“The emphasis is on direct democracy, with the idea that giving voters more direct control would be better for democracy,” said Dunn, who’s also director of the Center for the Study of Government and the Individual at UCCS.

More than 100 years later, Dunn’s not sure it’s working. “In the end, I’m rather skeptical of this,” he said. “I believe in representative government as a better way of deciding these questions.”

The petition cycle for statewide initiatives to change Colorado statute or the Constitution happens every even year, with tax or finance measures permitted in the odd years.

Success in the 21st century largely depends on how much money and time organizers have, Dunn said, as it takes a copious amount of both.

“You’ve got to get a lot of signatures — 2 percent of voters in all 35 state Senate districts — so you’ve got to have a lot of resources,” he said, of a 2016 constitutional amendment that’s being applied for the first time to make it harder for the state’s Constitution to be altered.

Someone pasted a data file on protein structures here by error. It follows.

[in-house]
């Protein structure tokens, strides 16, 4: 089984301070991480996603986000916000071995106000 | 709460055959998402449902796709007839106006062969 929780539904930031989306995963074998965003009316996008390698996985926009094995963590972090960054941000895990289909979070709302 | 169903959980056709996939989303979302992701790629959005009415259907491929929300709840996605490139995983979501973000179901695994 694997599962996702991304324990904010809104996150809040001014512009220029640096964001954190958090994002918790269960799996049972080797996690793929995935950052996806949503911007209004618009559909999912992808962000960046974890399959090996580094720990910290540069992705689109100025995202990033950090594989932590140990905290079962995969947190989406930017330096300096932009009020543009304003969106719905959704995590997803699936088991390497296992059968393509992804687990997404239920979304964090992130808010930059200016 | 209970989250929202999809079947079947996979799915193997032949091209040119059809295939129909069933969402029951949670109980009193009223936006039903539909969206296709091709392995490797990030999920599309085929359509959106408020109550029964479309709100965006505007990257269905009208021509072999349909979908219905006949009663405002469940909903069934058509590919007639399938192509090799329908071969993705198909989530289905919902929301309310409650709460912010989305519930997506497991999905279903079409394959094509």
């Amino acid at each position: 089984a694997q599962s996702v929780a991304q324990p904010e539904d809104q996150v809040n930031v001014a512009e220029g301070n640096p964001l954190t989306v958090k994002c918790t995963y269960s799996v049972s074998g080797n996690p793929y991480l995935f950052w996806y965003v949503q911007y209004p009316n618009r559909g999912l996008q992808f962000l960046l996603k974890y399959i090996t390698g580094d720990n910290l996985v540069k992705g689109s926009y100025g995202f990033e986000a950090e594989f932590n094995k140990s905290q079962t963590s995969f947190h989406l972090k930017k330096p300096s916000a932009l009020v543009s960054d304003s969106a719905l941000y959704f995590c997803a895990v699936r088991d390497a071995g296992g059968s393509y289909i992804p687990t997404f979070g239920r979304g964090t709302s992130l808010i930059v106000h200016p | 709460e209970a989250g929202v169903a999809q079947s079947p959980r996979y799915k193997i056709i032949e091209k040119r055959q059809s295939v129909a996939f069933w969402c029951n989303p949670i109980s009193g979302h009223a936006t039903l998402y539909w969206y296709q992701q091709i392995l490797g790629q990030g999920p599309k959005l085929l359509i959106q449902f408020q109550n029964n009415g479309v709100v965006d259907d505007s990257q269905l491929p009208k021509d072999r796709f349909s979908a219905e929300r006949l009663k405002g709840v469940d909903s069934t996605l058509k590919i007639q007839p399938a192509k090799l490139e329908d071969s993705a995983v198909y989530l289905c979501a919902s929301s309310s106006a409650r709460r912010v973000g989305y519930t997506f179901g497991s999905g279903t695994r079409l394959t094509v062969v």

Interest groups seeking either a constitutional amendment or a change in state law need 98,492 valid signatures, with a Secretary of State’s Office recommendation of turning in around 117,000. Changes to the Constitution carry the new burden of requiring 2 percent of signatures from each of the state’s 35 Senate districts.

Constitutional amendment proposals also must pass with 55 percent of the vote instead of a simple majority.

Dunn views the tighter regulations as a positive step. Critics say Colorado has one of the nation’s longest and most convoluted Constitutions.

“The easier it is to amend the Constitution, the more it looks like ordinary legislation that shouldn’t be in the Constitution,” he said.